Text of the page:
Why are friends important in teenage girls' lives?
What comes across from all the girls we’ve spoken to, is that friendships are central to their lives. At this age they usually form a close bond with three, four or five girls, and all around them other groups of girls are forming.
Families and parents still matter, but their friends are the people who share their everyday experiences.
This isn't just a phase – it’s a biological need. The hormonal changes they’re going through spark their social skills, and they ‘crave’ the security of female friendship.
Maintaining their friendships is fundamental to how adolescent girls see themselves and how successful they believe they are.
As parents, it’s important not to belittle your daughter’s relationship with her pals. Don't say her time with her friends is unimportant, or complain about how long she spends with them or how much they communicate when they’re apart.
You may need to rein in your daughter at times (if, for example, she’s texting through a family meal). But be aware that being connected is vitally important in her world.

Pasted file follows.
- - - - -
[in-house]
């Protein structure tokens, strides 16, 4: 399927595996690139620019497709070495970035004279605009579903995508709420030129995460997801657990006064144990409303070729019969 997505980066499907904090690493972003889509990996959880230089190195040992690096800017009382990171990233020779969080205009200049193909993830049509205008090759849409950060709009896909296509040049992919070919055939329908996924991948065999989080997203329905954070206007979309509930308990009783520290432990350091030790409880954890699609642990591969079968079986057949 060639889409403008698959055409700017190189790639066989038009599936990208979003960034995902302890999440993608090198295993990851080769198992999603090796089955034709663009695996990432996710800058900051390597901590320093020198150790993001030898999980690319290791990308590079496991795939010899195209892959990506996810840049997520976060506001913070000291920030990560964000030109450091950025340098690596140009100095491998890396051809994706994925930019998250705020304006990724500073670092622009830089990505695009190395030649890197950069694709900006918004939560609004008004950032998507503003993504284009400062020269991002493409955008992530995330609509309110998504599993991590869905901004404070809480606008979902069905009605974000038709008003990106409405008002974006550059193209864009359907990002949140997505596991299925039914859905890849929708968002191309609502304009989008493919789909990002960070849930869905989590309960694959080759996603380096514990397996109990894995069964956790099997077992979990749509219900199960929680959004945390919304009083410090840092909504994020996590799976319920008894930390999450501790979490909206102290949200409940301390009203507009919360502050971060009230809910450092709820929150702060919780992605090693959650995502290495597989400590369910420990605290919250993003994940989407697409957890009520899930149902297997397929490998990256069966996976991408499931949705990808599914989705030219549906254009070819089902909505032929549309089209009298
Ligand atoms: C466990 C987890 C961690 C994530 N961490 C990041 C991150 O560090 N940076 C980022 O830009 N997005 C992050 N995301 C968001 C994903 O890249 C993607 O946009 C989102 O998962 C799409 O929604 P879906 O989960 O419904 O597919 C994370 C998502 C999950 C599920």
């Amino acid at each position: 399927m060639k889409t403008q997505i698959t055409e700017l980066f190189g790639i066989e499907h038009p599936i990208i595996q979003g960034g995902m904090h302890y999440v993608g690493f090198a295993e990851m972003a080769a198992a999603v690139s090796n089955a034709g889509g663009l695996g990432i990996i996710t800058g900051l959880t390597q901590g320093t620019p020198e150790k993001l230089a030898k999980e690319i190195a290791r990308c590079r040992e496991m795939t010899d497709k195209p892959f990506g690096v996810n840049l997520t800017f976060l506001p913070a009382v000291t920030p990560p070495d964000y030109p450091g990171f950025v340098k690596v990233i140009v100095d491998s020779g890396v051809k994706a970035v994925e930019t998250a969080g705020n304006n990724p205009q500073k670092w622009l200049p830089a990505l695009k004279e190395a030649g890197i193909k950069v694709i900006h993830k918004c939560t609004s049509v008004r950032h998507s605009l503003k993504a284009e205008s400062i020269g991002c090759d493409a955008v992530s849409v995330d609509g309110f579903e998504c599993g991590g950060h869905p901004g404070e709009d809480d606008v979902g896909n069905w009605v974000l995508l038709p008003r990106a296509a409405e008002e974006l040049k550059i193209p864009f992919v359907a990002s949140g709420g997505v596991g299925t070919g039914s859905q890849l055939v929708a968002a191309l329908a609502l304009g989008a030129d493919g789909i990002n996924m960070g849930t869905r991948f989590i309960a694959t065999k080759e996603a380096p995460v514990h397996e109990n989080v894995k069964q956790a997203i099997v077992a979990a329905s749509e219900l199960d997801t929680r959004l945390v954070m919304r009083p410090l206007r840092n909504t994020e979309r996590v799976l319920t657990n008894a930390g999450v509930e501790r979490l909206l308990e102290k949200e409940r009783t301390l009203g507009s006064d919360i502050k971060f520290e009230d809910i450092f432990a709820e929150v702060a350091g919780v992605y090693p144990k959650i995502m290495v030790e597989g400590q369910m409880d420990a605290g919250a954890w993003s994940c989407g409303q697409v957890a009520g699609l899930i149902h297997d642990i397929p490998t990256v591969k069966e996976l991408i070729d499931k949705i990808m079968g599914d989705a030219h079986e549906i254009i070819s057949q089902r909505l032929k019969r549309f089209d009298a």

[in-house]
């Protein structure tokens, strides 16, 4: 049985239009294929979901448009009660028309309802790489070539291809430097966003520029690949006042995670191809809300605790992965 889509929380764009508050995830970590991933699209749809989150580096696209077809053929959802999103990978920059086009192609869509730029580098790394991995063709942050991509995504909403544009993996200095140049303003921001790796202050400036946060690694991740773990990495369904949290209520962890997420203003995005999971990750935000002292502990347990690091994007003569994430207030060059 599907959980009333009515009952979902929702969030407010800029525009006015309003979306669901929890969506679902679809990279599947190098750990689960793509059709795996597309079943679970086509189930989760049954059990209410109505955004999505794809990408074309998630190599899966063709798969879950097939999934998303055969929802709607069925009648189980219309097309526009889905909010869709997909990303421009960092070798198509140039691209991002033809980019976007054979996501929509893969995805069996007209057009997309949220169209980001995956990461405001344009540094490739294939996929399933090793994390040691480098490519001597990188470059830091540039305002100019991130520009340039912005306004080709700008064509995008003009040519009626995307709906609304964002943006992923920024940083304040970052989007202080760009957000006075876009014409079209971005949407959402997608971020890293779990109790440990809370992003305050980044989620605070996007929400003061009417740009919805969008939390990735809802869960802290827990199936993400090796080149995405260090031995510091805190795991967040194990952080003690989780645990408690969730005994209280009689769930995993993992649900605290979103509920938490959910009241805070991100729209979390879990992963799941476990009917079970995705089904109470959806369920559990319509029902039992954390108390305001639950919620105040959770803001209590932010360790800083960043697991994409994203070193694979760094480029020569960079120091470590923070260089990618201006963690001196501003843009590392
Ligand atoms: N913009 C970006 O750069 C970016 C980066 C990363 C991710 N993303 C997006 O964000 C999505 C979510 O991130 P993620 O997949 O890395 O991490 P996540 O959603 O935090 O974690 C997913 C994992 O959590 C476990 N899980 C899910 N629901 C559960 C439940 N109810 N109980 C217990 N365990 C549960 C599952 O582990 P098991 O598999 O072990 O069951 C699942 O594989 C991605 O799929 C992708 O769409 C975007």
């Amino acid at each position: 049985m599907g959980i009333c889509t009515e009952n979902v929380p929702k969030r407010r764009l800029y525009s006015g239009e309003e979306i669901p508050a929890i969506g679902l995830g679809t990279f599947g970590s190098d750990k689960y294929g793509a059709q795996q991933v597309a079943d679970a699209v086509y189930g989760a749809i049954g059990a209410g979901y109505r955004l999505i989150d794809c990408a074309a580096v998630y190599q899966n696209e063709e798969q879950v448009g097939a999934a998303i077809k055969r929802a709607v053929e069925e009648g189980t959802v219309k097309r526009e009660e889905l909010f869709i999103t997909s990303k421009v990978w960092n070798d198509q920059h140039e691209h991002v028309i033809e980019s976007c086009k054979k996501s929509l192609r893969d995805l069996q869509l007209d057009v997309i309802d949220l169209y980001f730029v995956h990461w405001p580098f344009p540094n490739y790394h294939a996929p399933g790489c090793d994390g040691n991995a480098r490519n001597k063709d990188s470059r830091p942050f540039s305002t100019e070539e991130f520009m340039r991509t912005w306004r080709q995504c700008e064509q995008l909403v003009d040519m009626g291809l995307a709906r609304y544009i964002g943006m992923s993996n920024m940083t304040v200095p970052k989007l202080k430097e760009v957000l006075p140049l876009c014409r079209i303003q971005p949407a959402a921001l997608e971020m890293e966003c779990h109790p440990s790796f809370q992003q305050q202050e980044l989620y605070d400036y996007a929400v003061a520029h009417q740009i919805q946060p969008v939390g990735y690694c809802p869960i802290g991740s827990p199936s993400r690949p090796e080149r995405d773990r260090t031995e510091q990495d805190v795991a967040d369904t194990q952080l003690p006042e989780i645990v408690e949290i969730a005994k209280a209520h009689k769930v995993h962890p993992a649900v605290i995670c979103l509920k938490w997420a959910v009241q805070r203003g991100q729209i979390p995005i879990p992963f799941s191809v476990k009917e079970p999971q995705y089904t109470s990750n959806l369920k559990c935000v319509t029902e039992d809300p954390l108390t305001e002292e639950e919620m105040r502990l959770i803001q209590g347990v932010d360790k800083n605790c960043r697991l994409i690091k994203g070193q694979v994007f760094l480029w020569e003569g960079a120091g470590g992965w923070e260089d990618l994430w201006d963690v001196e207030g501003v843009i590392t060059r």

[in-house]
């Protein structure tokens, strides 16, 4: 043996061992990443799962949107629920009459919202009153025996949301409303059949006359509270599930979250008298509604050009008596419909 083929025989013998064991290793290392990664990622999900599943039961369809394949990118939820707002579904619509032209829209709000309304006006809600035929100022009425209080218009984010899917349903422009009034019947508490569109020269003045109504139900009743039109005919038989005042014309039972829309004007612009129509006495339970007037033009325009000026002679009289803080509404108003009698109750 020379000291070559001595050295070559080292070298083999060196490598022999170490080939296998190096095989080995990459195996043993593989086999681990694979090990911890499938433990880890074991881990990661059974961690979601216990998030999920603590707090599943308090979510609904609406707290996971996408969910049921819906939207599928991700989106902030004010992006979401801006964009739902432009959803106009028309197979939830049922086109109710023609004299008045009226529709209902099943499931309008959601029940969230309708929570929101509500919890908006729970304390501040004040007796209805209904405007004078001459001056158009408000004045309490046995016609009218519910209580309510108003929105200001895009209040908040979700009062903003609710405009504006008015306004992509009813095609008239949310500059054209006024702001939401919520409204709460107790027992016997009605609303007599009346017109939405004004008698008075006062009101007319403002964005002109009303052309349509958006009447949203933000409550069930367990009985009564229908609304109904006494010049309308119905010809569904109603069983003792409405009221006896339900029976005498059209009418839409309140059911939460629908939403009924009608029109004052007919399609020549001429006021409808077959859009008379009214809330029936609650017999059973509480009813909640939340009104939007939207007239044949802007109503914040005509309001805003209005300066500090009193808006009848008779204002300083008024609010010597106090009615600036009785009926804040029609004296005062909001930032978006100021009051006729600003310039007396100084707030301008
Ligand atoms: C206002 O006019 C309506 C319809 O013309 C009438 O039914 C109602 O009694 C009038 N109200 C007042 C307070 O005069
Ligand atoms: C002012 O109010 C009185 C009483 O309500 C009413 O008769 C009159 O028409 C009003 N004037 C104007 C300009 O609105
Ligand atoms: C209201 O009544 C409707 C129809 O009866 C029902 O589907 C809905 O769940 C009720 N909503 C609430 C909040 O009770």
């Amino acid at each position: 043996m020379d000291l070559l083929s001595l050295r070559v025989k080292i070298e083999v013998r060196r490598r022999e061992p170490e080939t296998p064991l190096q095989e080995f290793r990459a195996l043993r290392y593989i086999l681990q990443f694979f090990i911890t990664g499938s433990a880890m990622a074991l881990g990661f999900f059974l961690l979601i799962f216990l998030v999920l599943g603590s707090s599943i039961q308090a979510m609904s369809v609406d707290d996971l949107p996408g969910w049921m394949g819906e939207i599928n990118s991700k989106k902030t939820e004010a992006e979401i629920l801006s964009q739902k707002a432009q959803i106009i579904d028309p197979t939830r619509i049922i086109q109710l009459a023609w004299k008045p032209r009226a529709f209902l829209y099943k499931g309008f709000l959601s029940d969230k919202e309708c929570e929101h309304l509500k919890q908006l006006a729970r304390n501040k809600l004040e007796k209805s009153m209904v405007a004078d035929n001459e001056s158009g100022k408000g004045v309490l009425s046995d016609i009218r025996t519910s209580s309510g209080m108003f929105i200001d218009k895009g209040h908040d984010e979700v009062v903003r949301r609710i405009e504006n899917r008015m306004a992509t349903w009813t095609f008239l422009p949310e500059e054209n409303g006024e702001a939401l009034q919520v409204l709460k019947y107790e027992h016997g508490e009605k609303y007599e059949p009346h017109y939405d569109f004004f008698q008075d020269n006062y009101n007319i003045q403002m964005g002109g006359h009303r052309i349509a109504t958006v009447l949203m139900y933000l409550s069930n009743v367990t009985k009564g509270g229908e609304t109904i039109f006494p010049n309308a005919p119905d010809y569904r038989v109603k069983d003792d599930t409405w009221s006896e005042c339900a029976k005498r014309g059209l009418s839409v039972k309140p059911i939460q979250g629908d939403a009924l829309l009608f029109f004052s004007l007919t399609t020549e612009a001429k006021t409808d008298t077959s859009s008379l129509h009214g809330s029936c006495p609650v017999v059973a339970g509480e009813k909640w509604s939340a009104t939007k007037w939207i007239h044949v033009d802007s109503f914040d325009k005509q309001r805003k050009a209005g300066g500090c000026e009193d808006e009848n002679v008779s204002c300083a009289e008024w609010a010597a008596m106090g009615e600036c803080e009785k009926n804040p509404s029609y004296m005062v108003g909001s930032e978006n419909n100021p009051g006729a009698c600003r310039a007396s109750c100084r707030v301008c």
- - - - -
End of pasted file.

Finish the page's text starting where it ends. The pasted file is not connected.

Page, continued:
Girls and their friendships: what experts say
Psychologist Dr JoAnn Deak, who has written extensively on girls and their development, says that while parents see their daughters’ relationships with their teenage friends as 'overwhelming', the girls themselves tend to see them as 'overriding'.
Some experts call girls’ friendship groups 'cliques' or 'tribes', but Dr Deak thinks of this as 'the wet butterfly stage'. Until this point, girls have been cocooned in their family relationship and, with adolescence they’re suddenly cocoon-less. It’s exciting, but it’s also scary and shaky.
Girls at this stage, she says, have wet and fragile wings, so to protect themselves, they surround themselves with other 'wet butterflies'. “They cluster together and need to act alike, talk alike and look alike for the protective camouflage it provides,” she says.
Our own expert Dr Tara Cousineau says, “Girls are inherently relational. They manage their stress by using a coping strategy called ‘tend and befriend’. It’s a survival strategy, for females in particular, in addition to the natural fight or flight response that all humans have. This is another lens through which to view girls’ cliques. For many girls, being accepted by a group is a way to protect one’s self-esteem, especially in the vulnerable years of early adolescence."
To protect privacy we’ve changed the names of people whose stories we tell on these pages, but the stories are genuine.